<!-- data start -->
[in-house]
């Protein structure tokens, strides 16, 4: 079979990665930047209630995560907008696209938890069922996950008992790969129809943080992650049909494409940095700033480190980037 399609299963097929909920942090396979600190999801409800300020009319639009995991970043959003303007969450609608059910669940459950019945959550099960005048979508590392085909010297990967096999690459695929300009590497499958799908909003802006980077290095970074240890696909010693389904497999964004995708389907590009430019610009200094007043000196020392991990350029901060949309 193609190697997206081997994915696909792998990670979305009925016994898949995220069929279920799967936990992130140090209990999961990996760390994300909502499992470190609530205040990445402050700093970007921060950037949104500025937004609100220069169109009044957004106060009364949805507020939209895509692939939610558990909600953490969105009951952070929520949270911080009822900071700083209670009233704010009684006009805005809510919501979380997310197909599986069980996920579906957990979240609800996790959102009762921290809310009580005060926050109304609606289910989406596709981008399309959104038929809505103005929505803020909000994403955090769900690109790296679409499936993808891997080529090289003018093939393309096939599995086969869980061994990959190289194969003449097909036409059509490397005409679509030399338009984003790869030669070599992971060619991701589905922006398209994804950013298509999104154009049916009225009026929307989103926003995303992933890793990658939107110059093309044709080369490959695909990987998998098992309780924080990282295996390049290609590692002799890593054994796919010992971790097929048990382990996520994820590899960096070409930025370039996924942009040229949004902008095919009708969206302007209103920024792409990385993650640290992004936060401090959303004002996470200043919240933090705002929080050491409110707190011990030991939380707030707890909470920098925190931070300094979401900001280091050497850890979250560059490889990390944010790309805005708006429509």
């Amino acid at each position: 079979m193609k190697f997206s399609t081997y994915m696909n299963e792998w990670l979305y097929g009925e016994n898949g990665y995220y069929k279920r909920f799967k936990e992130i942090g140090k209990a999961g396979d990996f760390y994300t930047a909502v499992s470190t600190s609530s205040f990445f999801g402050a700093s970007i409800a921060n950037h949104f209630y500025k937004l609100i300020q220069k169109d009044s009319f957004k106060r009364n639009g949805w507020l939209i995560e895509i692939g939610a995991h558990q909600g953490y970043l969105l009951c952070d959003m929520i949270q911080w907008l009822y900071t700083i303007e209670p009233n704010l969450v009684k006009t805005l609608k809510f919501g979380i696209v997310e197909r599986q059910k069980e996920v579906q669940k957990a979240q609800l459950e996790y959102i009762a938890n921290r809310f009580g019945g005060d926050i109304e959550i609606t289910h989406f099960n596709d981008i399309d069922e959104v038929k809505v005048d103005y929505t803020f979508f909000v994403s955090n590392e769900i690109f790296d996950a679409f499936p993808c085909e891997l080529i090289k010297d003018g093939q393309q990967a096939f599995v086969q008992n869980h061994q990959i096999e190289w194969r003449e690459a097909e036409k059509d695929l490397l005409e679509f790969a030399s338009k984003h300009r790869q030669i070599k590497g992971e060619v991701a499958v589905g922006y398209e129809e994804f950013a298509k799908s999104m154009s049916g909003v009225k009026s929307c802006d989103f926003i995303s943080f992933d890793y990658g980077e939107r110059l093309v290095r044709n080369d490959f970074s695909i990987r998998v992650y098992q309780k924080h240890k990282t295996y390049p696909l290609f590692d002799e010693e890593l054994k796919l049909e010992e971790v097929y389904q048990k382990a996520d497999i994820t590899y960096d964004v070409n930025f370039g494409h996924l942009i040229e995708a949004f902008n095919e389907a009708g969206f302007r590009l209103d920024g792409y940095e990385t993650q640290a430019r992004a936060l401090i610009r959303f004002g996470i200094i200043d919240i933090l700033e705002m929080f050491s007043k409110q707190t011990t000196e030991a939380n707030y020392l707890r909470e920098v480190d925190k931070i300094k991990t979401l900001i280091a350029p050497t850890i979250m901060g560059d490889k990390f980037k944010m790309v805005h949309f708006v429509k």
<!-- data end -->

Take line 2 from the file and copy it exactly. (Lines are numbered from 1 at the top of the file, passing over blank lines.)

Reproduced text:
């Protein structure tokens, strides 16, 4: 079979990665930047209630995560907008696209938890069922996950008992790969129809943080992650049909494409940095700033480190980037 399609299963097929909920942090396979600190999801409800300020009319639009995991970043959003303007969450609608059910669940459950019945959550099960005048979508590392085909010297990967096999690459695929300009590497499958799908909003802006980077290095970074240890696909010693389904497999964004995708389907590009430019610009200094007043000196020392991990350029901060949309 193609190697997206081997994915696909792998990670979305009925016994898949995220069929279920799967936990992130140090209990999961990996760390994300909502499992470190609530205040990445402050700093970007921060950037949104500025937004609100220069169109009044957004106060009364949805507020939209895509692939939610558990909600953490969105009951952070929520949270911080009822900071700083209670009233704010009684006009805005809510919501979380997310197909599986069980996920579906957990979240609800996790959102009762921290809310009580005060926050109304609606289910989406596709981008399309959104038929809505103005929505803020909000994403955090769900690109790296679409499936993808891997080529090289003018093939393309096939599995086969869980061994990959190289194969003449097909036409059509490397005409679509030399338009984003790869030669070599992971060619991701589905922006398209994804950013298509999104154009049916009225009026929307989103926003995303992933890793990658939107110059093309044709080369490959695909990987998998098992309780924080990282295996390049290609590692002799890593054994796919010992971790097929048990382990996520994820590899960096070409930025370039996924942009040229949004902008095919009708969206302007209103920024792409990385993650640290992004936060401090959303004002996470200043919240933090705002929080050491409110707190011990030991939380707030707890909470920098925190931070300094979401900001280091050497850890979250560059490889990390944010790309805005708006429509």